“Fear doesn’t shut you down; it wakes you up.” Said midway through the film, this is “Divergent’s” underlying premise. Directed by Neil Burger with screenplay by Evan Daugherty and Vanessa Taylor, based on Veronica Roth’s novel, “Divergent,” in simple terms, is a coming-of-age story for its heroine, Tris, (Shailene Woodley).
But this film is anything but simple and that is meant as a compliment. Tris faces a wide range of obstacles—family separation, the feeling of being different, athletics, bullying and first love. How she manages to overcome and embrace each challenge is at the movie’s heart.
Although this film takes place in the now familiar setting of so many films of this genre—a future dystopian society—this time Chicago, the rest of the film is very different from other such films. Based on their personalities, humanity is divided into five groups—Abnegation (selfless), Amity (peaceful), Candor (truthful), Erudite (intelligent) and Dauntless (brave). Tris lives with her brother and parents as part of Abnegation, the faction that looks after the poor, as well as runs the government. At age 16, Tris, like other teens of similar age, will be tested using a serum to determine which group they would really fit…not necessarily the group in which they have been raised and which they will need to choose at the Choosing Ceremony. If they choose a faction different from the one into which they were born, the chances are good that they will never interact with their family again.
When Tris is tested, she is fortunate to have a sympathetic tester. The tester tells her that she has qualities from each faction—in other words, Tris is a Divergent. Tris is told to keep this secret at all costs because Divergents are considered threats…they think independently and are not conformists. While troubling, having this information seems to free Tris. She no longer feels obligated to stay with Abnegation, and at the Choosing Ceremony she surprises everyone by joining the group to which she has always been drawn—Dauntless.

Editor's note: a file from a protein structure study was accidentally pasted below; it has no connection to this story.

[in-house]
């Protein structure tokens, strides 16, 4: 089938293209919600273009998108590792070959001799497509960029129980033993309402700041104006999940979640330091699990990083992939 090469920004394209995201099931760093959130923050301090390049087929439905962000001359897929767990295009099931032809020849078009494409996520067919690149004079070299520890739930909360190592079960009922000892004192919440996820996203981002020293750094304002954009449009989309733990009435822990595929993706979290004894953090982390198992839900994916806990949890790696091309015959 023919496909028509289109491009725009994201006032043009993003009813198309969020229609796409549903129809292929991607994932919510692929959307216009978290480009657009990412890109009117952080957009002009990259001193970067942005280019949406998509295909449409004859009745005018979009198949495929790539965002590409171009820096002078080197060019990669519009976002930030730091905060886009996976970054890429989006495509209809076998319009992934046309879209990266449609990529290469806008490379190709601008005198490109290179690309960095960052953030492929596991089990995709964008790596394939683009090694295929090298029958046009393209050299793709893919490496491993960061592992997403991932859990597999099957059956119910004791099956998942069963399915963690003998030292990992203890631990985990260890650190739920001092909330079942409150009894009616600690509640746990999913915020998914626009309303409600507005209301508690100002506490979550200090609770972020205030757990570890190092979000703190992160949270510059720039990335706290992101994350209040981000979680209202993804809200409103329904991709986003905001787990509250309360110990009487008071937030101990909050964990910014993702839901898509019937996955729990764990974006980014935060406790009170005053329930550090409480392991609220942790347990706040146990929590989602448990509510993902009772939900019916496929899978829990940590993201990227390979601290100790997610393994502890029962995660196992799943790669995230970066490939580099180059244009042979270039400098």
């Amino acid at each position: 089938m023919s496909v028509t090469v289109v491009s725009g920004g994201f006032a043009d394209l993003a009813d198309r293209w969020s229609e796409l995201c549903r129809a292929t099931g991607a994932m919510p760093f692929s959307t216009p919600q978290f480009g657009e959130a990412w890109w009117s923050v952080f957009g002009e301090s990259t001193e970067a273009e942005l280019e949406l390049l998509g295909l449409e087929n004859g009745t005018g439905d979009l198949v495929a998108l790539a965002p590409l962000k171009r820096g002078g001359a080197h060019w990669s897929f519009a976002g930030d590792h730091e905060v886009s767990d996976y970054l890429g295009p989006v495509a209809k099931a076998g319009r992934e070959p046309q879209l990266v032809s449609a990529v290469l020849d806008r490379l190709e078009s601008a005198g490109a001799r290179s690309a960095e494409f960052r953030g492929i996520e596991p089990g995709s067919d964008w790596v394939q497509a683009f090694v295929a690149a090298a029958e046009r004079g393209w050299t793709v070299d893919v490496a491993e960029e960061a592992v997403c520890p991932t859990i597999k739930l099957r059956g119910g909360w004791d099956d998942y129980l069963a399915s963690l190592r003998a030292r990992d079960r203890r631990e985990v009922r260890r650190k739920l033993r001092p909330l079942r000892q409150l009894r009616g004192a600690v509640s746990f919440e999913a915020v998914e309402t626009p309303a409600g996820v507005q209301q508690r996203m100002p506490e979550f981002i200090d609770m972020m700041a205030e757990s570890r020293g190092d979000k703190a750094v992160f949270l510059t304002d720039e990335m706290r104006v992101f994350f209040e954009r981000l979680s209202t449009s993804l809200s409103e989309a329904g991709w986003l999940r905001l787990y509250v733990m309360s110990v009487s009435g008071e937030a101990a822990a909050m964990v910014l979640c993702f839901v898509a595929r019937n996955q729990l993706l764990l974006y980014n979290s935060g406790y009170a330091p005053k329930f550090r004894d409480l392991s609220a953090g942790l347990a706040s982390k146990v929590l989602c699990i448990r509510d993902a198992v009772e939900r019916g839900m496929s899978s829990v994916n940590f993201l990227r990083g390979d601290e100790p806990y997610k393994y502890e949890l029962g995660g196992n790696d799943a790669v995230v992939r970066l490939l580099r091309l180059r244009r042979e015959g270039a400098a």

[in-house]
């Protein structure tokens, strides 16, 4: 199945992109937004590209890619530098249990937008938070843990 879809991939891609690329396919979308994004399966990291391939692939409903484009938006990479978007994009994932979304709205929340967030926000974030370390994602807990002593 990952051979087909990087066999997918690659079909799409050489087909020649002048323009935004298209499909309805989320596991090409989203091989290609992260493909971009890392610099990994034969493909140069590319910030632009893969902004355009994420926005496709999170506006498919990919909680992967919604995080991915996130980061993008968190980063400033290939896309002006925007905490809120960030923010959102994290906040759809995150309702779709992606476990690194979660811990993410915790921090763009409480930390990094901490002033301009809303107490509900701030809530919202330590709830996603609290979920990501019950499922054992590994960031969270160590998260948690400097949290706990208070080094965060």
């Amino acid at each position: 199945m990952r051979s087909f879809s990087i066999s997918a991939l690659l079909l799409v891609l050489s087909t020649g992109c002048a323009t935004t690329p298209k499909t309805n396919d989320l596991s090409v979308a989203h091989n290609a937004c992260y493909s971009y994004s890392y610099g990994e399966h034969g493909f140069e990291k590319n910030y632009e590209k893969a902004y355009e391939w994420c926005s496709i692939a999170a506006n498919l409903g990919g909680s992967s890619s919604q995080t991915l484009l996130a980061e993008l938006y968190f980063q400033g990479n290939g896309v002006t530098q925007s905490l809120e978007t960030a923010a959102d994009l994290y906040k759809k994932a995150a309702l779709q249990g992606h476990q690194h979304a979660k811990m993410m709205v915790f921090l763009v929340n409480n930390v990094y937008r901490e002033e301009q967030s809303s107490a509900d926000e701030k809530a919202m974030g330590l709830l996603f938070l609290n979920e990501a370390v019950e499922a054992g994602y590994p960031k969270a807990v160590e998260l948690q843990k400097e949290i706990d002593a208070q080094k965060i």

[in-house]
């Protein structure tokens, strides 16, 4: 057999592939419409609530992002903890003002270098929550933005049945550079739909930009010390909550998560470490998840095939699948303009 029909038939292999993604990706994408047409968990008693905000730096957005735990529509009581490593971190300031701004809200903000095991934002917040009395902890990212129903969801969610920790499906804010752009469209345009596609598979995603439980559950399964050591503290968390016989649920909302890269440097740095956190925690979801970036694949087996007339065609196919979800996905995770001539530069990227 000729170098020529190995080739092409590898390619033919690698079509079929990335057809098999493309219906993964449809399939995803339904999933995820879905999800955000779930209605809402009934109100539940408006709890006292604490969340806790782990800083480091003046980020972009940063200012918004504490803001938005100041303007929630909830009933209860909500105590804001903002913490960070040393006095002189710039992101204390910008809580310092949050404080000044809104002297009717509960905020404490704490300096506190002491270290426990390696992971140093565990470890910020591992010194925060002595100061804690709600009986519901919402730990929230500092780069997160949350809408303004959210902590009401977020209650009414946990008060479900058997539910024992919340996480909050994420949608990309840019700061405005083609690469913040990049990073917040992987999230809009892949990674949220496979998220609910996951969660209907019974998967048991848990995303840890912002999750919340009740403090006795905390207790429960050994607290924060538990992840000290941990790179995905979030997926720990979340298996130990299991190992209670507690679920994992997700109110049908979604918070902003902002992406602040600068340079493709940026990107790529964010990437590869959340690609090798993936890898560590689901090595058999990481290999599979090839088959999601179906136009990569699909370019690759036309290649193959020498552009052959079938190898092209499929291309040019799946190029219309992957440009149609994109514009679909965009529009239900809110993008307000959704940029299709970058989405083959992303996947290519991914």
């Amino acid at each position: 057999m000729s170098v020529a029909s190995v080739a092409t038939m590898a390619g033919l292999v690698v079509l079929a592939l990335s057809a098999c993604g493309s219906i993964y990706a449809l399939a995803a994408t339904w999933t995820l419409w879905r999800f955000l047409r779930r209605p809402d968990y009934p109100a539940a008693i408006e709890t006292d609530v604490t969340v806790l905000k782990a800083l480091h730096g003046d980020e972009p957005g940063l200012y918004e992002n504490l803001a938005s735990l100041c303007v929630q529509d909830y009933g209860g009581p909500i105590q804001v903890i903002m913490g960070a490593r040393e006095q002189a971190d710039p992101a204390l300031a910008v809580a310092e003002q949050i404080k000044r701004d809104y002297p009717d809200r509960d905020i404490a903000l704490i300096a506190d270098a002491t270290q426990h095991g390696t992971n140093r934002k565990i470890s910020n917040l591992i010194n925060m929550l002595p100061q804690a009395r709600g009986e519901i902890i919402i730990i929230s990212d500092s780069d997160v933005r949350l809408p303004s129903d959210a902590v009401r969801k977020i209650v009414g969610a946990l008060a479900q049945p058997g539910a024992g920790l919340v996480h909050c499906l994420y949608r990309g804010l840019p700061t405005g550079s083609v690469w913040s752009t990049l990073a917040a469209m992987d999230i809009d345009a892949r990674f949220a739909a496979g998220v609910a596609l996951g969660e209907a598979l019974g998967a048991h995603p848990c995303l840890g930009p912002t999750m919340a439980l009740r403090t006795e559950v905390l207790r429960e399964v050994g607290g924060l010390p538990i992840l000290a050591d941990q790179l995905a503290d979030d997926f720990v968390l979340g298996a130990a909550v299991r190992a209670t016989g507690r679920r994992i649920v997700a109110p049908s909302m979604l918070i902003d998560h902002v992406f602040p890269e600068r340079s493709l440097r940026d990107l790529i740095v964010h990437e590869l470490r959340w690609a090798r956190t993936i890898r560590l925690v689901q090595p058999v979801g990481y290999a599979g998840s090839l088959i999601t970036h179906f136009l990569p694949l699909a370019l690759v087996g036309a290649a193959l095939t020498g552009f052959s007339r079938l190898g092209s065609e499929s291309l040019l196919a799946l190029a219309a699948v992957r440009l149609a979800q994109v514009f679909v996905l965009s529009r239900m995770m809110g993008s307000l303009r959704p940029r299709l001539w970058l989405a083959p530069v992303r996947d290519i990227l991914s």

Tris is immediately thrown into the group of new Dauntless members and forced to take on a variety of intimidating physical challenges. Initially not as strong as some of the others, she is singled out for taunting by Peter (Miles Teller). She also comes under the sympathetic watch of trainer, Four (Theo James), who sees and appreciates how hard Tris is pushing herself. Four, it turns out, has secrets of his own. When Jeanine (Kate Winslet), leader of the Erudites, begins to suspect that Tris is not exactly what she claims to be, it is Four who tries to protect Tris.
“Divergent” is more than a teen film due in part to the heavy weight acting of its cast, particularly that of Woodley and James. Shailene Woodley continues to impress. She is able to come across as an “every young woman” who possesses something a little bit more. She’s just a special actress. Theo James, heretofore known primarily for his stint in “Downton Abbey” and CBS’s all too brief “Golden Boy,” is fabulous in this film. Not your typical leading man, his eyes burn with intensity and he and Woodley, despite the age difference, have great chemistry. Ashley Judd, as Tris’ mother, is very good and her brief scenes with Woodley feel very real. Kate Winslet is the surprising weak link in an almost one-note performance.
“Divergent” is not full of special effects and frankly, they are not necessary. A compelling story with terrific acting is really all you need to make a top-notch film and Divergent delivers completely on that score.